That could prove pivotal this year with a pool of prospects much deeper than last year's.

More: Lions 2022 draft preview: Offensive line isn't a priority, but options are available

“This year especially, the difference between the 15th player and the 60th player in the draft is very small, and teams are going to have those guys in all different orders,” Jeremiah said.

Hitting on draft picks has always been a harbinger of success, although the Rams just won the Super Bowl with a roster built through trades and free agency.

The Rams don’t have a selection until the third round because they traded their first-round pick to Detroit for Matthew Stafford and their second to Denver for Von Miller. So, GM Les Snead, who famously wore a T-shirt at the championship parade mocking his team's lack of draft picks, joined McVay in skipping out on the combine.

San Francisco GM John Lynch, whose first pick is the 29th selection of Round 2, said Shanahan and his staff snubbed the combine so they could integrate new assistants in Santa Clara while evaluating prospects with their personnel department and scouts in Indianapolis.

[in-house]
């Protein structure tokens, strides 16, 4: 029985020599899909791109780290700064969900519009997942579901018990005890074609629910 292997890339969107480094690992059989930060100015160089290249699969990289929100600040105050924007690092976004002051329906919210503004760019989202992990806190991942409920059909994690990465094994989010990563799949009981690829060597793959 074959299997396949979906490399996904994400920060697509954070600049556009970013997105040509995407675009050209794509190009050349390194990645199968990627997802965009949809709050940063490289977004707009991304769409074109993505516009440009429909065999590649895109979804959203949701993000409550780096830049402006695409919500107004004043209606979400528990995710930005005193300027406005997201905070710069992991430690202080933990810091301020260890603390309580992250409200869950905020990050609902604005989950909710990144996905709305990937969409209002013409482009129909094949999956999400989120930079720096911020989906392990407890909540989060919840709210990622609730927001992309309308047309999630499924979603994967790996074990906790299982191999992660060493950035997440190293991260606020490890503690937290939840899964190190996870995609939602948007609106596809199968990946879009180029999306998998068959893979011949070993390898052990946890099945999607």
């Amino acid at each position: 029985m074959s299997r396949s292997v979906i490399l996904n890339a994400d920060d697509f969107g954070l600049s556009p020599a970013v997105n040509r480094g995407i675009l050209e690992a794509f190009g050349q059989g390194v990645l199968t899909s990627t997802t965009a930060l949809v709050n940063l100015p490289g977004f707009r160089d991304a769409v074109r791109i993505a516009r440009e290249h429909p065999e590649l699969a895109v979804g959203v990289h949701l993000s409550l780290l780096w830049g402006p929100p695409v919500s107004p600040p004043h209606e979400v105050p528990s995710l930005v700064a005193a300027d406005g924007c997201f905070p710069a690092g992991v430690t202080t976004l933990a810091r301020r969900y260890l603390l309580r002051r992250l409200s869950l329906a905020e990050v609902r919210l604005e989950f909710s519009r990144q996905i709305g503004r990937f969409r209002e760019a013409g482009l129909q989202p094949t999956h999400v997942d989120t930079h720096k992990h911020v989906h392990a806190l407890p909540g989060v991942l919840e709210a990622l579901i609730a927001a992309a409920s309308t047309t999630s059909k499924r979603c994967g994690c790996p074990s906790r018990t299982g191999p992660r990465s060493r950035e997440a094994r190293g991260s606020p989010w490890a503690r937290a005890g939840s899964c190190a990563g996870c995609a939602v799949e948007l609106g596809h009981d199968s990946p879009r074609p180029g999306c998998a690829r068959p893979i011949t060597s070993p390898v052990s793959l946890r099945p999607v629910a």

“Kyle and I talked and we felt like his time and his staff’s time were best spent there," Lynch said. "The great thing about what we’ve learned over the last couple of years is when we’re interviewing players, those respective coaches and coordinators and Kyle will get on the Zooms. And so even though they aren’t here, they are here.”


Saleh and his staff coached in the Senior Bowl. Combined with the new primetime workouts creating more downtime for a lot of position coaches during the day, Saleh figured the Jets were better served staying in Florham Park.

Saleh scoffed at the notion that the Jets missed out by not being in the room with prospects during their interviews.

More: Lions 2022 draft preview: Detroit adds pieces at linebacker, but long-term need a must

“If you’re going into the combine thinking a 20-minute interview is going to make or break whether or not you’re going to give a young man millions and millions of dollars, shame on you," Saleh said. “We still have pro days. We still have private workouts. We still have our 30 visits. We still have so many more conversations, phone conversations, Zooms.”

Michigan defensive lineman Aidan Hutchinson runs a drill during the NFL Scouting Combine on Saturday in Indianapolis.

Chargers GM Tom Telesco said the 20-minute in-person interviews with players are “less valuable than if you had a guy on a Zoom for an extended amount of time. It is only 18-20 minutes here, you can’t figure a lot out in that time and you can’t get a feel for a player in that time.”